From the perspective of the Mexican private healthcare system, the data on direct medical costs were collected and converted to 2014 U.S. dollars (USD) (Table 2), including the costs of antibiotic therapies, laboratory tests, ultrasounds, hospital stay/day, emergency room (ER) visits, and office visits. The costs of antibiotic therapies were obtained from the market wholesale drug prices. The unit costs of other medical inputs were obtained from the National Institute of Statistics and Geography (INEGI for its Spanish acronym) website.19 The estimation of inpatient treatment cost of pyelonephritis was made assuming the use of the following resources: ceftriaxone IV 2g daily (unit price: $41.11 USD; 10-day treatment: $822.22 USD), 5 hospital days ($660.56 USD), one ER visit ($76.14 USD), one office visit ($33.71 USD), and the following tests: urinalysis, urine culture, chemistry test, blood count, and ultrasound ($124.71 USD). The total cost of inpatient treatment of pyelonephritis was $1717.35 USD. The cost of outpatient treatment of pyelonephritis ($946.93 USD) was estimated using the same amount of resources as with the inpatient scenario, except for hospital stay and ER visit. Costs were not discounted in our analysis because the time horizon used was less than one year.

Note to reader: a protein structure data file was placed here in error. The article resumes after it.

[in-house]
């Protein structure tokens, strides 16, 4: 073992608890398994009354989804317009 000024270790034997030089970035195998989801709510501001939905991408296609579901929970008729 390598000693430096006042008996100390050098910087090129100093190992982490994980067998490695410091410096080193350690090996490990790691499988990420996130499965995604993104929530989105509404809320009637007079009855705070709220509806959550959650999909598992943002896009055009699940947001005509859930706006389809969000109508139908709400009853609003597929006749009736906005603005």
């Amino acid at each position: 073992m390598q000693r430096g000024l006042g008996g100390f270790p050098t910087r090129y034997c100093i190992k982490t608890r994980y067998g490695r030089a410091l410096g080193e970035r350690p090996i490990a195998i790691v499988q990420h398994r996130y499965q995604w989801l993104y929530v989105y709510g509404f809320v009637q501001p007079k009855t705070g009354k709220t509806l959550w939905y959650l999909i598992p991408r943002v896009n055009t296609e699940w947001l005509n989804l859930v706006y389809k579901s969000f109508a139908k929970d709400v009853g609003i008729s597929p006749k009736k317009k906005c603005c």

Table 2.

Costs data used in the decision model.

Economic parameters  Values
  Basal  Variation 
Mean prices (US$) of antimicrobials under comparison    Standard deviation 
Ceftibuten  33.76  4.82 
Cefalexin  5.19  1.19 
Ciprofloxacin  22.79  2.79 
TMP/SMX  11.71  1.22 
Other inputs (USD)    Min–Max 
Urine culture  23.53  21.18–25.88